World isn’t what it used to be


My river walks up the St. Croix are now almost a daily routine. I like the walk because there are so few people, only a couple of exercise hounds and mixed with a few dog-walkers.

This morning I stopped to look at the big, fading photo-posters behind Town Hall. A realization hit me: it’s not just the amount of industry that has disappeared from the riverside, but how different those people must have been back then, 120 years ago. From the look of all those docks and the shabby buildings pressed together along the waterfront, those people were busy. They were pioneers, cutting the forests, fishing the river and building new manufacturing plants. What really struck me was the fact that the people who live in this area are not at all what they used to be.

Pioneers don’t live here any more. They live on the edge of the new frontiers—in Asia and India, or along the Amazon taming the rainforest—or in the virtual world. That’s not to say there’s anything wrong with today’s local residents. But unlike their forebears—men like Zimri Heywood and his son Sam who left St. Stephen to build a fortune in San Francisco in the late 1800s—they’re more adverse to risk, perhaps more like caretakers than builders.

Opportunistic people are drawn to the frontier. Back in Heywood’s day, everyone was on the make. For example you might check out son Sam’s connection to the formation of the University of Southern California at Berkeley. The speculation and feather-nesting deals conducted by some of the so-called land donors, Sam’s associates, would make a modern philanthropist blush.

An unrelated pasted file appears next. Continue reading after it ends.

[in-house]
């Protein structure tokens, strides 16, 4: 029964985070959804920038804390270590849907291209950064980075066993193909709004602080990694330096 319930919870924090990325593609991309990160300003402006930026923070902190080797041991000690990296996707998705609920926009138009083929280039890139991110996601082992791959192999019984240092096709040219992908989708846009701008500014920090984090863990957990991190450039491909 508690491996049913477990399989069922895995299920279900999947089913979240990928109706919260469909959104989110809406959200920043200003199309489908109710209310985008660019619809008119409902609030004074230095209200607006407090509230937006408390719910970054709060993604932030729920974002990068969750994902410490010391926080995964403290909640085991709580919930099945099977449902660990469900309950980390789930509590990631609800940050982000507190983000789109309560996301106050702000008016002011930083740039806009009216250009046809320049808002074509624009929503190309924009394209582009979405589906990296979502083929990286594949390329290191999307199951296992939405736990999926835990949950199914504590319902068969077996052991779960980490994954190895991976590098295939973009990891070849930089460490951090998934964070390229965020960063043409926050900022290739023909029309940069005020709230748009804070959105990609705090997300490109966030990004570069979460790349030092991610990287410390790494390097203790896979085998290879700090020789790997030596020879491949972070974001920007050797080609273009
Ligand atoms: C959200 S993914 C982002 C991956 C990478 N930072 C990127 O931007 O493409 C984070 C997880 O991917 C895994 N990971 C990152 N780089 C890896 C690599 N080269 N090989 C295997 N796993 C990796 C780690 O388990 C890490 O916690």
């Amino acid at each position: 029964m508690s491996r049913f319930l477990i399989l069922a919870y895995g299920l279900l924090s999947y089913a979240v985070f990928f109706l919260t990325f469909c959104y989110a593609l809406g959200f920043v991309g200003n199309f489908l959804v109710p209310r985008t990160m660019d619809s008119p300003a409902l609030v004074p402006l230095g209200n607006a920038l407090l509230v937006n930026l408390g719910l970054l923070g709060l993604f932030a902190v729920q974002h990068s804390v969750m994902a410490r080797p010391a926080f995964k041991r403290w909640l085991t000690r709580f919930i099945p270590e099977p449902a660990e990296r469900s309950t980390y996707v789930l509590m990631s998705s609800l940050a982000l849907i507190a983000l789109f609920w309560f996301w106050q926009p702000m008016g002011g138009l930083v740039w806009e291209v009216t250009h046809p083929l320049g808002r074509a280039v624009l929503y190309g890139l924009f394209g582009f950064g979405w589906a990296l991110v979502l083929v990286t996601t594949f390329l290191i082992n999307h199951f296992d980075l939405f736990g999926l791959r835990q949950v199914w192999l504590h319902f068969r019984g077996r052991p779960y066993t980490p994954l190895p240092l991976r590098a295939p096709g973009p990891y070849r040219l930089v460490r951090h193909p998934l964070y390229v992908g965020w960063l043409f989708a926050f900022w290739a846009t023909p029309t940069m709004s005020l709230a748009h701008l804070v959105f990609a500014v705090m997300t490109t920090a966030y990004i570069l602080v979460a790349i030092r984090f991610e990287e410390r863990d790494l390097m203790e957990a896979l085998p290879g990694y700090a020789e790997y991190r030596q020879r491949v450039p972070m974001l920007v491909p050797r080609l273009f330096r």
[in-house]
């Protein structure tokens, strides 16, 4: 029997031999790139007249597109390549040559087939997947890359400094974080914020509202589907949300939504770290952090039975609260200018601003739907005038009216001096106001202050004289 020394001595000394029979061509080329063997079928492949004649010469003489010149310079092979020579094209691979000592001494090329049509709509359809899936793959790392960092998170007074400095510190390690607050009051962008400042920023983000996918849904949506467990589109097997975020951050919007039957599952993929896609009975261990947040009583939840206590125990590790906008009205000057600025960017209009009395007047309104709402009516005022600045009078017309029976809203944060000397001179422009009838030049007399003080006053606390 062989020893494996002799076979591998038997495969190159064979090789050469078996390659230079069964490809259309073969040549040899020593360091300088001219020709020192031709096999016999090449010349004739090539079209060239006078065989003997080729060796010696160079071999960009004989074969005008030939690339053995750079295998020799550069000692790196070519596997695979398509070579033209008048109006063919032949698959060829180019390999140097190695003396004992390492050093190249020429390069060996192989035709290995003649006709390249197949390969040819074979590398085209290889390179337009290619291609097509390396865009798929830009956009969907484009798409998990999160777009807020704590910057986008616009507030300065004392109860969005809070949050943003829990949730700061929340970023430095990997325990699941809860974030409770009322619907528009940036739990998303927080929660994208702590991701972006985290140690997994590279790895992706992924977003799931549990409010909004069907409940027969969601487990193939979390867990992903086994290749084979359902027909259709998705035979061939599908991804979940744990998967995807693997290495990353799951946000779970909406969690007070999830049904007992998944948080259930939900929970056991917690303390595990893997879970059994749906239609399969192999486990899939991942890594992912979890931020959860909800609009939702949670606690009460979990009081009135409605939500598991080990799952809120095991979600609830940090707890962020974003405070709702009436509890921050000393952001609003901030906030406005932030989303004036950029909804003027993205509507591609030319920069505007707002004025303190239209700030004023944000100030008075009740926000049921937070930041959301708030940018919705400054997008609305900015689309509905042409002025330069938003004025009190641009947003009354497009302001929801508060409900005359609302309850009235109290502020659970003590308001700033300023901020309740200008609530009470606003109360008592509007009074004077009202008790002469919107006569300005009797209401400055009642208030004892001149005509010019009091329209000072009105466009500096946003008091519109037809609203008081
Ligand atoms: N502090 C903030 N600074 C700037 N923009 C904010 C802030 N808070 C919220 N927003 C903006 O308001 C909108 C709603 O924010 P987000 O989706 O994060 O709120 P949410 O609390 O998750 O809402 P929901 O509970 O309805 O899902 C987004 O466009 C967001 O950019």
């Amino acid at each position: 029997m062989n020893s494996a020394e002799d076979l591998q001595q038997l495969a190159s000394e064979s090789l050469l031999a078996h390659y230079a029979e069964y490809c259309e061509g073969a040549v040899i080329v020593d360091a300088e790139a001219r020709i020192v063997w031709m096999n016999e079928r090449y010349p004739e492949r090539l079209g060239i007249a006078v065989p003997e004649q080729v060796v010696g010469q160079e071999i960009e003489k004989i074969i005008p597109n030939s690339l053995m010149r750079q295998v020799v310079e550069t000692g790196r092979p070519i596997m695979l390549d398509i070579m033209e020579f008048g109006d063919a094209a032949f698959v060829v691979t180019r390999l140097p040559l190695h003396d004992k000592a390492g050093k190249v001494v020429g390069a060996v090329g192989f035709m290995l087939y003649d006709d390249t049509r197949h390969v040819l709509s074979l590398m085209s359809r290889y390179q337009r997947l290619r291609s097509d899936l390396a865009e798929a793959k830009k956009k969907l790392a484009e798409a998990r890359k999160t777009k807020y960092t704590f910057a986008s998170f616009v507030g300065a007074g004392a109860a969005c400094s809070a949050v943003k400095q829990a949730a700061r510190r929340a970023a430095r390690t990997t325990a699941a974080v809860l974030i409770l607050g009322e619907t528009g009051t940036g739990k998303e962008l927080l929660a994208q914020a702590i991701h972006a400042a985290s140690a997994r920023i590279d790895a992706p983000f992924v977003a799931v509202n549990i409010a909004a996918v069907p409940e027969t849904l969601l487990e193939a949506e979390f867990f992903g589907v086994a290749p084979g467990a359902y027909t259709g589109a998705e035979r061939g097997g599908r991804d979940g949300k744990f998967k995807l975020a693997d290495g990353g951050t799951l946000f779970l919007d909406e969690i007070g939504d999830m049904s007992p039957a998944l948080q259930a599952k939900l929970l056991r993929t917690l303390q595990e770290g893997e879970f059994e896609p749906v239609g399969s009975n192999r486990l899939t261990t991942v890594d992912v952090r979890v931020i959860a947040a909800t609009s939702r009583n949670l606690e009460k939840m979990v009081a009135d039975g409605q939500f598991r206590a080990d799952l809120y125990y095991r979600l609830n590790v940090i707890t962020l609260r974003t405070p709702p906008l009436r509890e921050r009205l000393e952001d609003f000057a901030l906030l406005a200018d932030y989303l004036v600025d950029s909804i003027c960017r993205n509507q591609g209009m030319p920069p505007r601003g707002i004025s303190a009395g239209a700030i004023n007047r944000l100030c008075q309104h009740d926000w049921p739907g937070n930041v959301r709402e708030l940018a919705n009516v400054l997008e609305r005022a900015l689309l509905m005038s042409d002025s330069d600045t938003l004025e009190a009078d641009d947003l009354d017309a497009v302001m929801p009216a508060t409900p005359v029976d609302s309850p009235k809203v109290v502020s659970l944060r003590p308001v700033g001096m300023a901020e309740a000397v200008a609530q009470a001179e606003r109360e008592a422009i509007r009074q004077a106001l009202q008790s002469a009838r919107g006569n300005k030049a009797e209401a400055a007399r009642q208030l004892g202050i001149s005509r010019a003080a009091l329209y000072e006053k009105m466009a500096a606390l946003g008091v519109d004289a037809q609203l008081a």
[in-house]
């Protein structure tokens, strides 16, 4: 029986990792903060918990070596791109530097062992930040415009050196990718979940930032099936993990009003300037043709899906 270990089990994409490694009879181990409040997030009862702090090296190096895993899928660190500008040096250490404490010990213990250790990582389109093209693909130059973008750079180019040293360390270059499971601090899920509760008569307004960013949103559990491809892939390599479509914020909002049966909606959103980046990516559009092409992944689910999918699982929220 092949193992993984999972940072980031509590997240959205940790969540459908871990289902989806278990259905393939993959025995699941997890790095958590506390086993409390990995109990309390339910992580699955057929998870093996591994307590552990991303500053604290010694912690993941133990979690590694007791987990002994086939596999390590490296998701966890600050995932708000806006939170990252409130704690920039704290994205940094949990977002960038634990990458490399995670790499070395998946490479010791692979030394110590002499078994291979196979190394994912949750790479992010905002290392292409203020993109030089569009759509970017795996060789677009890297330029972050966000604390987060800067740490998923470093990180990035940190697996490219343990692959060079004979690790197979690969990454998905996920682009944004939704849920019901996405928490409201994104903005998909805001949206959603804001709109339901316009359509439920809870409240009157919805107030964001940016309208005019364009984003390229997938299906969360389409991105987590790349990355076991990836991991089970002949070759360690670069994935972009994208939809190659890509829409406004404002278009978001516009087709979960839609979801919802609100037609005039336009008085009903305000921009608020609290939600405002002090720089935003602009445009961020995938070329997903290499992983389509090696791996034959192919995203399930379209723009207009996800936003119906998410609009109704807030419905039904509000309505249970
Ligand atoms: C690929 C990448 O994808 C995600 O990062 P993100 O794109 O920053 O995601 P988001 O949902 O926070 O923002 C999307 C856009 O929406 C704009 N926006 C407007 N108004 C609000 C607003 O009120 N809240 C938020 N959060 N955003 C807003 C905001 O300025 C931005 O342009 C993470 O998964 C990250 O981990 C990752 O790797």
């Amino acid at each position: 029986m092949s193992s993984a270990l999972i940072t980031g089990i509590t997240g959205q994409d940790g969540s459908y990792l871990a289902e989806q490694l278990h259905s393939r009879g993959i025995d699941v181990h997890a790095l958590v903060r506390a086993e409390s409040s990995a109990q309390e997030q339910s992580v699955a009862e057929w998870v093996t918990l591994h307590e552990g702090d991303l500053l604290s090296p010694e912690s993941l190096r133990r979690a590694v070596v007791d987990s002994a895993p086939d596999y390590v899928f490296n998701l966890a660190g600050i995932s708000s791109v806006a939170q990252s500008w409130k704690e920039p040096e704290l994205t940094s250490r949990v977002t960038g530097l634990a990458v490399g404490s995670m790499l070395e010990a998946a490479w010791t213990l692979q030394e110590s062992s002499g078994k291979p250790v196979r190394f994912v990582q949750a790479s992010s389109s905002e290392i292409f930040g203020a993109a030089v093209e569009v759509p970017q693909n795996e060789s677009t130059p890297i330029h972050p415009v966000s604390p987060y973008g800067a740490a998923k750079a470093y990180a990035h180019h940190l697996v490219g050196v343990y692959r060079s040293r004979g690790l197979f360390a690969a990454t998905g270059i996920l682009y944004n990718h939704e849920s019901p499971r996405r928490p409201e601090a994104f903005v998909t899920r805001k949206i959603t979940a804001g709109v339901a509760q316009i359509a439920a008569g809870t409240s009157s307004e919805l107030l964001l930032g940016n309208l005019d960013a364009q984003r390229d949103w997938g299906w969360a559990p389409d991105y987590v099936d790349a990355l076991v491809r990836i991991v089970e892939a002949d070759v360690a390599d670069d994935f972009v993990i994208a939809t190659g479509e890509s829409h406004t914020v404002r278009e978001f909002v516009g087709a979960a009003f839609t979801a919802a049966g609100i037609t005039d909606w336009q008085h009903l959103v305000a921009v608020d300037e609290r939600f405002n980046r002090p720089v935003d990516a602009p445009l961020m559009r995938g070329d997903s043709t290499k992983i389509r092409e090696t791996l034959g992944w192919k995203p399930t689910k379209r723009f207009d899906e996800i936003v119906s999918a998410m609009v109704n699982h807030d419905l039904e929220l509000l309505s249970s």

But this kind of opportunism in today’s crowded world creates problems. Which is why one of the big moves in climate change is now behavioral science. Social scientists are now trying to determine how to stop the deforestation of the Amazon region. Why? Because we’ve added some 200+ billion tons of carbon to the atmosphere by stripping huge tracts of land for development—over and above fossil fuel emissions—according to Thomas Lovejoy (the scientist who coined the term “biological diversity” in 1980) in a recent issue of SEED magazine, a kind of hipster green science mag. The trick becomes, how do we stop ourselves from destroying our own habitat?

That’s a pretty good question. But on the flip side, our own habitat took a bit of a natural beating from yesterday’s rainstorm. After a half an hour of catching up on my reading in the office this afternoon I got a call asking if I’d check out a road washout on a nearby farm road. In retrospect I think the real intention was to have me give the guy who services the road a dressing down for not fixing it properly the first time. I guess I didn’t quite get that memo until it was too late, and I started hauling rocks to fill in the washout. And of course I threw my back out.

It strikes me that I’m not what I used to be either. But nothing ever is.